According to various sources, Robin Williams is dead. The coroner suspects “suicide due to asphyxia.” I must admit to being shocked. It isn’t that I’m naive and think that any actor’s public face is who they really are. But Williams’ antics here in Sonoma and Marin were legend. So I always took him to be a narcissist who might well kill himself accidentally, but not on purpose. But according to his publicist, “He has been battling severe depression of late.”
So it is sad, as it always is when anyone feels the need to hurry death along. But I was wondering about it. I totally understand why someone in chronic physical pain would rationally decide to kill themselves. I guess the reason I don’t feel the same way about depression or, more generally, psychic pain is that it seems transitory. But I think that may be a bit of an assumption. It is certainly true of me, but then, my manic-depressive cycle is well known to me. But it remains hard to believe that there was not much joy left to Williams had he managed past this current crisis. But I wouldn’t presume to know for my own friends and family members, much less for a man I don’t know in the least.
As for what I do know—his work—I’m not especially a fan, but I admired him. I’ve always thought his acting was a good demonstration that comedy was the hardest thing to do, because he was a fine dramatic actor. I never really watched him on Mork & Mindy, but I thought his stand-up comedy was fantastic. I first noticed him as an actor in The World According to Garp, where I thought he had a wonderful Cary Grant type of likability. Then there was Good Morning, Vietnam and Dead Poets Society and The Fisher King. And that reminds me that I’ve been meaning to watch The Adventures of Baron Munchausen, so I guess I’ll watch it tonight. [Update: Will tells me they also really like Patch Adams and Awakenings. -FM]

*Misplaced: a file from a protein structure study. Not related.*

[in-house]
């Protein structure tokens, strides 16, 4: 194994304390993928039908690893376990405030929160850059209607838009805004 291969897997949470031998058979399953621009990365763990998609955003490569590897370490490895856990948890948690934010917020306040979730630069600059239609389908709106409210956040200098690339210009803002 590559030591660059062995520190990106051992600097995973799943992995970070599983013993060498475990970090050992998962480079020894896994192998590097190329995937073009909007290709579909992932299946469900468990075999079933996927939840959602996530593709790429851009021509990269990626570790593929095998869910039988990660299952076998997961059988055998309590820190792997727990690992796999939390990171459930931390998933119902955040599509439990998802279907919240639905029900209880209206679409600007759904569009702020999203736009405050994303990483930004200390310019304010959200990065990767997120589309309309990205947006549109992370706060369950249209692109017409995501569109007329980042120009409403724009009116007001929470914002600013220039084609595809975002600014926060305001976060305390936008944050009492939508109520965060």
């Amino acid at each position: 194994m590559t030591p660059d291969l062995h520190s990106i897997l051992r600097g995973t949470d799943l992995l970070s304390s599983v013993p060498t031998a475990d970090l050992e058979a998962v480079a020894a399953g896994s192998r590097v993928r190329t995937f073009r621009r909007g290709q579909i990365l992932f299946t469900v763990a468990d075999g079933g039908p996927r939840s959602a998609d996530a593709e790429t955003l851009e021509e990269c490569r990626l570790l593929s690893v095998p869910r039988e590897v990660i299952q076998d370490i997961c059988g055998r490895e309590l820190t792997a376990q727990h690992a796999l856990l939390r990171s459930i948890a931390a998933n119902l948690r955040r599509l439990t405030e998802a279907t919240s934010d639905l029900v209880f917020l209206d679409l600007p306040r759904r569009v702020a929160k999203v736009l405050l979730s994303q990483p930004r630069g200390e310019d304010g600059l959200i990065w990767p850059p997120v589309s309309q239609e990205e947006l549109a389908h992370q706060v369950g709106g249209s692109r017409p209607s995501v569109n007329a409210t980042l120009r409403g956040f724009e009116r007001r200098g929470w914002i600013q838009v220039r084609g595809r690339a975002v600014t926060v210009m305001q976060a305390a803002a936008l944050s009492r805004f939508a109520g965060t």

My friend Will is especially bummed out. For one thing, Williams is probably the favorite actor of Will’s whole family. I know that they are very fond of Hook and Toys. But more than that, Will had this dream of Williams some day getting into politics and becoming president. Stranger things have happened. Unless, it would be stranger to have a fine actor become president than a mediocre one. Will also has a special fondness for local things, and I think he was taken with the fact that Williams decided to make the north bay his home.
I find it interesting that Robin Williams starred in the video for Bobby McFerrin’s song, “Don’t Worry, Be Happy.” Now, I’ve always found the song kind of offensive. The last thing you should ever tell and anxious or depressed person is to “be happy!” That’s not to say that it isn’t good advice—just that it is frustratingly useless. “It will soon pass, whatever it is.” But it does seem like an ironic comment on Williams’ death. Maybe it would have passed, maybe it wouldn’t have. But it is over now and he is at peace. And we are the poorer than we would have been, but the richer because he had been.
For the record, I do think people who die are at peace. The statement is a cliche, but I’m being serious. What is wonderful and terrible about life is its conflict. I do see death as a reward for life, and life as a gift.